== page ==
Honoree's team wins benefit softball tourney
Fred Jeter | 8/8/2014, 6 p.m. | Updated on 8/8/2014, 6 p.m.
It is fitting that Cooke’s Lawn Service team emerged as the champion of the Rick Warfield Softball Benefit Tournament.
Rick Warfield, right, and Charlie Cooke, the team’s longtime team sponsor, have been friends since Warfield and his wife, Olyn, moved from Brooklyn, N.Y., to Richmond in 1989.
Considered one of the greats of slo-pitch softball, Warfield also is a former star for Cooke’s.
“Rick is a wonderful person and one of the best (softball players) I’ve ever seen,” said Mr. Cooke, a former George Wythe High football standout.
The tournament’s honoree watched from his wheelchair as Cooke’s routed TCB 28-16 in the final of the eight-team, two-day event that ended at Lucks Field at Rogers and T streets in Church Hill. The winners blasted at least 10 homers.
In a Lou Gehrig moment that capped the day, Warfield, who is in hospice care, mustered the strength to address players and supporters who had turned out to show support for him.
“I love softball … and I love you guys,” he said to cheers.
Four other predominantly black teams, Trouble, Mo Better, Stretch and Fo Sho, plus two mostly white teams from Chesterfield also participated.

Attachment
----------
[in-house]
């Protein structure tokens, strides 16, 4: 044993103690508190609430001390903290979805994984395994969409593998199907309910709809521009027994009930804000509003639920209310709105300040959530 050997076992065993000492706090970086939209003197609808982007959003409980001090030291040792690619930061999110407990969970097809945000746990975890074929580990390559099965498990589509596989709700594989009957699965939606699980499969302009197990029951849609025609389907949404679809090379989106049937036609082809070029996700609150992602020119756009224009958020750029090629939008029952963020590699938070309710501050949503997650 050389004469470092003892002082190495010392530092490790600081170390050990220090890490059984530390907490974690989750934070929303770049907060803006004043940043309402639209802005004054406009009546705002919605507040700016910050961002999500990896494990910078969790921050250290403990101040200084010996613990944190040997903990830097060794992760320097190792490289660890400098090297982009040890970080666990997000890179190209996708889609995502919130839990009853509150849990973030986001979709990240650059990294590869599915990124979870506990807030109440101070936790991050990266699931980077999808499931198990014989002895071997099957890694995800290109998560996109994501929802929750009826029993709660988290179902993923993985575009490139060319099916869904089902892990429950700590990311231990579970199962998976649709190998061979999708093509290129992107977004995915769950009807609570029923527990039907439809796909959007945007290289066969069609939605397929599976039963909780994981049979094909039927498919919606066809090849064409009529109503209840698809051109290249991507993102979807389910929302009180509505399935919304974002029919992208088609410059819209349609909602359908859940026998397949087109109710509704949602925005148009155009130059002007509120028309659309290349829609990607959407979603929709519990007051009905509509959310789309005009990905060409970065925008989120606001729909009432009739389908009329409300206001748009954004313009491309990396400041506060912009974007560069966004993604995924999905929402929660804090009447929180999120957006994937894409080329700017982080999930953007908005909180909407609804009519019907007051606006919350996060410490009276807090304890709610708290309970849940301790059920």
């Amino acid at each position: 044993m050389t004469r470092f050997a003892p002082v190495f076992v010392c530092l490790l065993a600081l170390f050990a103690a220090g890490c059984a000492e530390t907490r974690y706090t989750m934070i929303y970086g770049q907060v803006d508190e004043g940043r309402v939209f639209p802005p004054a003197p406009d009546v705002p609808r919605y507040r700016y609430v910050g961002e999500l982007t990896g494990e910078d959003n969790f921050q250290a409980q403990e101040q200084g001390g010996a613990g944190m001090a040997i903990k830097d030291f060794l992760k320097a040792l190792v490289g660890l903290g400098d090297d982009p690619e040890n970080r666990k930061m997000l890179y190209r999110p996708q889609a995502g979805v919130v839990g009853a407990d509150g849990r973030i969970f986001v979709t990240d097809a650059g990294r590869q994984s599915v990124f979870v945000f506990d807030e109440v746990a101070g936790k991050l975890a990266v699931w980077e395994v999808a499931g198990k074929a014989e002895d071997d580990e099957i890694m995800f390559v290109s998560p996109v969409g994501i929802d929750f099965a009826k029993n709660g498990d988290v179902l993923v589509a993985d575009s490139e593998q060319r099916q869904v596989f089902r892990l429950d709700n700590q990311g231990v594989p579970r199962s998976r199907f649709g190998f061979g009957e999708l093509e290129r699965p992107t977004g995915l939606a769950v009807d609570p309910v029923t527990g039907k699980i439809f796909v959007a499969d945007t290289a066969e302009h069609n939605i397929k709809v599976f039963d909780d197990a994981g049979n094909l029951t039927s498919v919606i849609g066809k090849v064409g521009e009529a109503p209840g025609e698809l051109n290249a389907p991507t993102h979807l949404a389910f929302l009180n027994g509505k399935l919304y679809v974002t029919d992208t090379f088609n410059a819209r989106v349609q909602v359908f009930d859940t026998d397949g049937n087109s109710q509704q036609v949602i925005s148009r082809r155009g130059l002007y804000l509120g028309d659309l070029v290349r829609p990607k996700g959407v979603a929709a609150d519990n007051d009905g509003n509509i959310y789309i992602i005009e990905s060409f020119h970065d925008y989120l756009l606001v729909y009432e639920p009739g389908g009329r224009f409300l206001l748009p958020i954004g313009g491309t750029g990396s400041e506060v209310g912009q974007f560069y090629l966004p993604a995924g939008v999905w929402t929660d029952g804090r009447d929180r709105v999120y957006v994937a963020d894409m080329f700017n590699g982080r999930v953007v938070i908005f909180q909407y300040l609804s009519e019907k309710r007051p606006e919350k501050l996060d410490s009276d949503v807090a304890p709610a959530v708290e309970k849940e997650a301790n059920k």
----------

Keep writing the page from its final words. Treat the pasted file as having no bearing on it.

“It was wonderful,” said Mrs. Warfield said. “I can’t express my gratitude. It brought tears to my eyes.”
Lucks Field was the perfect setting for the championship game.
It was at Lucks Field where Mr. Warfield made his softball debut in Richmond after years as a top player in New York. The fairly short right field fence (actually tennis courts) was an easy poke for the New Yorker.
He initially played for Bojangles, managed by another friend, Ralph “Dog” Dickerson.
Cooke quickly signed Warfield to play for his team. Warfield also did the “Brooklyn Shuffle” for various national champion senior (over 50) squads from Richmond.
Until his early 60s, he was an impressive combination of passion and left-handed power and speed who was known for a unique hitting style he called “the Brooklyn Shuffle,” which he adopted as a teenager playing on New York asphalt.
Adding extra oomph, he actually ran up on the ball from the back of the batter’s box.
Mr. Warfield is a Brooklyn legend for his power. He is said to be the only man ever to swat a ball over the distant right field fence at St. John’s Rec Center in Bedford-Stuyvesant.
Carroll “Goo” Morton, the tournament director, recalls the first time he pitched to Warfield.
“I thought, ‘Oh my, he’s running at me.’ I didn’t know what he was doing,” said Morton, a retired Philip Morris employee. “Then he hit the dickers out of it, and I knew what he was doing.”